Sadly, a little more than two years later, Kerry Von Erich was involved in a motorcycle accident that nearly killed him. The crash dislocated his right hip and mangled his leg.
After several hours of surgery, doctors saved his right foot. However, Kerry attempted to walk too soon following the operation, which aggravated the injury. Eventually, his right foot had to be amputated.
Kerry would make a comeback to the ring, wearing a prosthetic foot. And even with the missing foot and constant pain, the diminished Kerry Von Erich was still very, very good in the ring.
He went to the WWE as "The Texas Tornado" and won the Intercontinental title from Mr. Perfect, Curt Hennig, dropping the strap back to Hennig three months later. In August 1992, Von Erich left WWE.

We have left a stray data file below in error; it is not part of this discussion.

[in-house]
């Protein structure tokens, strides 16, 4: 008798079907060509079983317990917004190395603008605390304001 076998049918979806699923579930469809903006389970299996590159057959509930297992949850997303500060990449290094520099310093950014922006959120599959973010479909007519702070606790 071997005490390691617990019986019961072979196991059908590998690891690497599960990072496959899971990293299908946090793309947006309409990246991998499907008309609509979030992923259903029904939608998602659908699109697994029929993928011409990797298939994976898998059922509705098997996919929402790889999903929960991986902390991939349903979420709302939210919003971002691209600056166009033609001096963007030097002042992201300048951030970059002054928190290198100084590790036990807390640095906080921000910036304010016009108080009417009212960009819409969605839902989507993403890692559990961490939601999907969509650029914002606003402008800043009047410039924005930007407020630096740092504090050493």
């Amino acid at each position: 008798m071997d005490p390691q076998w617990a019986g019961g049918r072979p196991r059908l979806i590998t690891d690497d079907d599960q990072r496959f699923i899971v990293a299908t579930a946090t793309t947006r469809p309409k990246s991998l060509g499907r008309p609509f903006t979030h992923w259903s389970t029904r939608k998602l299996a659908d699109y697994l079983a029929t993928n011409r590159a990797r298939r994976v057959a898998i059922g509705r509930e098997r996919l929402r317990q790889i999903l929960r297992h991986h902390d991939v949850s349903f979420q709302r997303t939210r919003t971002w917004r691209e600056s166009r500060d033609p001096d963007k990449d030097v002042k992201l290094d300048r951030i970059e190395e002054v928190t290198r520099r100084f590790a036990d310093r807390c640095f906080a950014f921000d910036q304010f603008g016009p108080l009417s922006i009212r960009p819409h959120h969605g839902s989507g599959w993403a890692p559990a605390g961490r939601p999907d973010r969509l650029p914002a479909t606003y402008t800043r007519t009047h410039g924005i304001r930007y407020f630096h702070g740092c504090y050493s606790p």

He had been de-pushed on TV, and his life was in a slow spiral out of control.
In 1993, less than one week after an arrest warrant had been issued for him for felony possession, Kerry killed himself. His body was found in a blackberry thicket at his father’s ranch. He had shot himself in the chest with a .44 caliber pistol.
In his book, Bret Hart stated that Von Erich said to him, "I want to follow my brothers, and they keep calling me."
Mike Von Erich
Mike and Chris Von Erich also preceded Kerry in death.
The pressure was on Mike to get into the business, especially after David’s death. Mike physically resembled David, but he didn’t have the same aptitude for — nor interest in — wrestling.
He was the quiet one, more interested in music and video production. But he was pressed into service in the ring before David’s death.
During a tour of Israel, Mike suffered a separated shoulder, which would require surgery. After his hospital release, Mike’s temperature spiked to 107 degrees. He was later diagnosed with toxic shock syndrome and suffered brain damage.